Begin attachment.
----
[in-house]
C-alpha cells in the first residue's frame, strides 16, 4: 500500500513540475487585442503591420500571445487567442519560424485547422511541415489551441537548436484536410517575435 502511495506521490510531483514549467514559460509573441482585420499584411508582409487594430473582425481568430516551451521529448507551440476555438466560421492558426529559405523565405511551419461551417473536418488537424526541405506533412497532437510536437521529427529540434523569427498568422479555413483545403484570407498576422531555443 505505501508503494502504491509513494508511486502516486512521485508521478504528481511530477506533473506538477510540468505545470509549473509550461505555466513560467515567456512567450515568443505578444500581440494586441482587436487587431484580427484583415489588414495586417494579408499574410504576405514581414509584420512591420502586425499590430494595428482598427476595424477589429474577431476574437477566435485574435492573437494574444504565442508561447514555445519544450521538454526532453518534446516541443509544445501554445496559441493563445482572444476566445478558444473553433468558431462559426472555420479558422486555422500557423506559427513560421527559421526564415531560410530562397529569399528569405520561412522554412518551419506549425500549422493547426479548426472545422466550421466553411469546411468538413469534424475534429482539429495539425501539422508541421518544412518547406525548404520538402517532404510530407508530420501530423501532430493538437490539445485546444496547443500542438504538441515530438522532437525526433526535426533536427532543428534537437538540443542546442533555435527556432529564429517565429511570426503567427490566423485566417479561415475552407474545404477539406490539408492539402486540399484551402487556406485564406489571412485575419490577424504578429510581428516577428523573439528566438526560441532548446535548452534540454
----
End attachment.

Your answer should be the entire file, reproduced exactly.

[in-house]
C-alpha cells in the first residue's frame, strides 16, 4: 500500500513540475487585442503591420500571445487567442519560424485547422511541415489551441537548436484536410517575435 502511495506521490510531483514549467514559460509573441482585420499584411508582409487594430473582425481568430516551451521529448507551440476555438466560421492558426529559405523565405511551419461551417473536418488537424526541405506533412497532437510536437521529427529540434523569427498568422479555413483545403484570407498576422531555443 505505501508503494502504491509513494508511486502516486512521485508521478504528481511530477506533473506538477510540468505545470509549473509550461505555466513560467515567456512567450515568443505578444500581440494586441482587436487587431484580427484583415489588414495586417494579408499574410504576405514581414509584420512591420502586425499590430494595428482598427476595424477589429474577431476574437477566435485574435492573437494574444504565442508561447514555445519544450521538454526532453518534446516541443509544445501554445496559441493563445482572444476566445478558444473553433468558431462559426472555420479558422486555422500557423506559427513560421527559421526564415531560410530562397529569399528569405520561412522554412518551419506549425500549422493547426479548426472545422466550421466553411469546411468538413469534424475534429482539429495539425501539422508541421518544412518547406525548404520538402517532404510530407508530420501530423501532430493538437490539445485546444496547443500542438504538441515530438522532437525526433526535426533536427532543428534537437538540443542546442533555435527556432529564429517565429511570426503567427490566423485566417479561415475552407474545404477539406490539408492539402486540399484551402487556406485564406489571412485575419490577424504578429510581428516577428523573439528566438526560441532548446535548452534540454